Michael Gove has written to the charity saying he “intends” to stop funding. Photo: Anadolu/Victor Szymanovich
An interfaith charity said it was preparing to close due to the government's decision to withdraw funding due to its links to the Muslim Council of Britain (MCB).
Interfaith Network (IFN) stated that it was with “great regret” that the “decision in principle to close the organization” had been made.
IFN was founded in 1987 as a charitable organization with the aim of “better knowledge and understanding of the teachings, traditions and the practices of different faith communities in the UK” and to build “good relationships between people of different faiths”.
The organization has relied heavily on taxpayer support, having received £3.8 million from the government since 2010.
However, last month The Telegraph reported that Michael Gove, the Communities Secretary, had written to the charity that it “intends” to stop funding because it considers the MCB member to be one of its trustees.
He has been subject to a Whitehall-wide ban by the MCB since 2009, when an official on the council signed the Istanbul Declaration, which was widely interpreted as a call for attacks on Royal Navy ships enforcing the UN weapons blockade of the Hamas-ruled Gaza Strip.
The MCB previously said it “never endorsed this declaration” and “specifically rejects any suggestion that we support an attack on the Royal Navy.”
Refused to cut links
IFN refused to sever ties with MCB , saying it would sow “divisiveness” and that it would be difficult to do so in any case until the council was banned or legal action taken against it.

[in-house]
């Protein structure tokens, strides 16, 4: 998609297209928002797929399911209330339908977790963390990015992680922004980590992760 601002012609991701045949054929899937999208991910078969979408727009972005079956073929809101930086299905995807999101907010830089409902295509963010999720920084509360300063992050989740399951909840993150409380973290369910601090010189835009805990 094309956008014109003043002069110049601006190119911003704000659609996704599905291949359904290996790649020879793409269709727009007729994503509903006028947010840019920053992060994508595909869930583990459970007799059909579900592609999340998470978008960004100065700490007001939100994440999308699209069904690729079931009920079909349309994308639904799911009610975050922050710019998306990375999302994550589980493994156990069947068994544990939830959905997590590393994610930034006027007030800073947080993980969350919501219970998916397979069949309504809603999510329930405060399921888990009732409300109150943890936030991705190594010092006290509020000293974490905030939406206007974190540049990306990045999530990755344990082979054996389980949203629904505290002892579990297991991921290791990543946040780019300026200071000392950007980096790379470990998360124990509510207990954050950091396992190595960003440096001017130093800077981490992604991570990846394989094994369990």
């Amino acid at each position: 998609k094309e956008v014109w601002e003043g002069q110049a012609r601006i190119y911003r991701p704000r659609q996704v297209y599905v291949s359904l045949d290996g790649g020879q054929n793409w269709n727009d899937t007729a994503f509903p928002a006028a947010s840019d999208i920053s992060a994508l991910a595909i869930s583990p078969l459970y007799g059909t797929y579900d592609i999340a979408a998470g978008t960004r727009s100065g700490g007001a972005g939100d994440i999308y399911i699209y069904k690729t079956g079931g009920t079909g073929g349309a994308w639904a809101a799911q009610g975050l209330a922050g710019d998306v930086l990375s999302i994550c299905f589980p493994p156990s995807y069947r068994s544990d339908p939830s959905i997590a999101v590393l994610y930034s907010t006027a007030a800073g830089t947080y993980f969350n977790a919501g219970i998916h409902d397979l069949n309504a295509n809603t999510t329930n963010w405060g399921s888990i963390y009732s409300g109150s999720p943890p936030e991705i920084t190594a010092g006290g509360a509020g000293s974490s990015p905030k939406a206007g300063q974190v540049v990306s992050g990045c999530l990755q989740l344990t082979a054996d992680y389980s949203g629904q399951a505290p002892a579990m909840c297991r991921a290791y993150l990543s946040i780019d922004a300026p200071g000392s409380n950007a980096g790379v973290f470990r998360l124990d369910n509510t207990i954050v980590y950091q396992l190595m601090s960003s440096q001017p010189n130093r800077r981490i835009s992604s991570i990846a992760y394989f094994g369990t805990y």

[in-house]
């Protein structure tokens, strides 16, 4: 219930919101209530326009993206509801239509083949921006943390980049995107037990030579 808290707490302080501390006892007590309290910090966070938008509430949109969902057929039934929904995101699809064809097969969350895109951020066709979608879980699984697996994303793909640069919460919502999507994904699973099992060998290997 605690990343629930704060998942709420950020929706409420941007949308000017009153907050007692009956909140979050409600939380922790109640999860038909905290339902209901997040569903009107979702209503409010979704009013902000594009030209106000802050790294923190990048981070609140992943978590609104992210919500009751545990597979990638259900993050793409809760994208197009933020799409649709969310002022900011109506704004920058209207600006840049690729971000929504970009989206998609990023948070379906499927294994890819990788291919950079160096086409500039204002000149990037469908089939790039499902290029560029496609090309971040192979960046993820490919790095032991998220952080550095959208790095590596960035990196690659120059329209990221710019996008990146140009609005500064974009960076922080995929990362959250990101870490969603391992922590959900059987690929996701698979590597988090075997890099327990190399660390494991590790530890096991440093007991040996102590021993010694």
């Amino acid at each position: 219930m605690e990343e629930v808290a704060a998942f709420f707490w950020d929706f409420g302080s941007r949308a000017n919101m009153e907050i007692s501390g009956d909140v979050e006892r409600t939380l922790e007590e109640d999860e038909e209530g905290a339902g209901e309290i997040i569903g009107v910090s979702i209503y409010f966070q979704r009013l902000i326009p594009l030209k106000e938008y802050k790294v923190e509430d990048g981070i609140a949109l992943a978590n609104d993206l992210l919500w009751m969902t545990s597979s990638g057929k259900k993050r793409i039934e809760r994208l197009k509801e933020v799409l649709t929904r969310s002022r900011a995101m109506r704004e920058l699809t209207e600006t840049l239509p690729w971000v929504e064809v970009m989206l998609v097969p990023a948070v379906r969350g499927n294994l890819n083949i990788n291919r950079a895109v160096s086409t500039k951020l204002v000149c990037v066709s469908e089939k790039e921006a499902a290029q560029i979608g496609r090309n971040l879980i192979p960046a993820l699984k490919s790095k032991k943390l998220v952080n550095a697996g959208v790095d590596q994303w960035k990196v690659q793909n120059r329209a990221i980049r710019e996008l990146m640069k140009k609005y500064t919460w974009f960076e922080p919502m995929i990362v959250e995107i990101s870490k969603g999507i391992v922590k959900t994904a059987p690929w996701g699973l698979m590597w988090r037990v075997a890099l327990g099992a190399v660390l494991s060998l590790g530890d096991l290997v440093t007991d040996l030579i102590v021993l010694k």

In a statement last week, the IFN said its decision to close would be confirmed on February 22 unless it received the £155,000 it had previously promised but then withdrawn by Mr Gove.
“The ongoing uncertainty around government funding for the Interfaith Network has had an extremely damaging impact on the charity,” it said. “It has proven impossible to continue without the £155,000 offered more than six months ago,” it added.
The Telegraph reported last year that Department of Uplift, Housing and Communities officials had also were outraged by the fact that the IFN did not directly condemn the Hamas attack on Israel.
A separate email sent to member groups this week by IFN co-chairs Cannon Hilary Barber and Narendra Vaghela mentioned the controversy, saying, that “financing is not the only problem.”
'Impact of overseas events'
The report said the charity's work had become “increasingly complex, not least because of the growing complexity of relationships between faith communities – perhaps particularly in the context of the impact of overseas events on interfaith relations in the UK.” .
“The nature of these events and their impact vary, but they are united by the periodic deterioration of specific relations in the UK.
“IFN usually navigated these periods and could be useful where appropriate and It is possible, but it is becoming increasingly difficult.”
Chairs said that “recent months” have seen “attacks” on the IFN's policy position of not making statements about events abroad, ” except indirectly where there is an impact on sectarian relations in the UK,” noting that “there were some signs of anger on the part of some that the IFN did not align with or support certain positions.”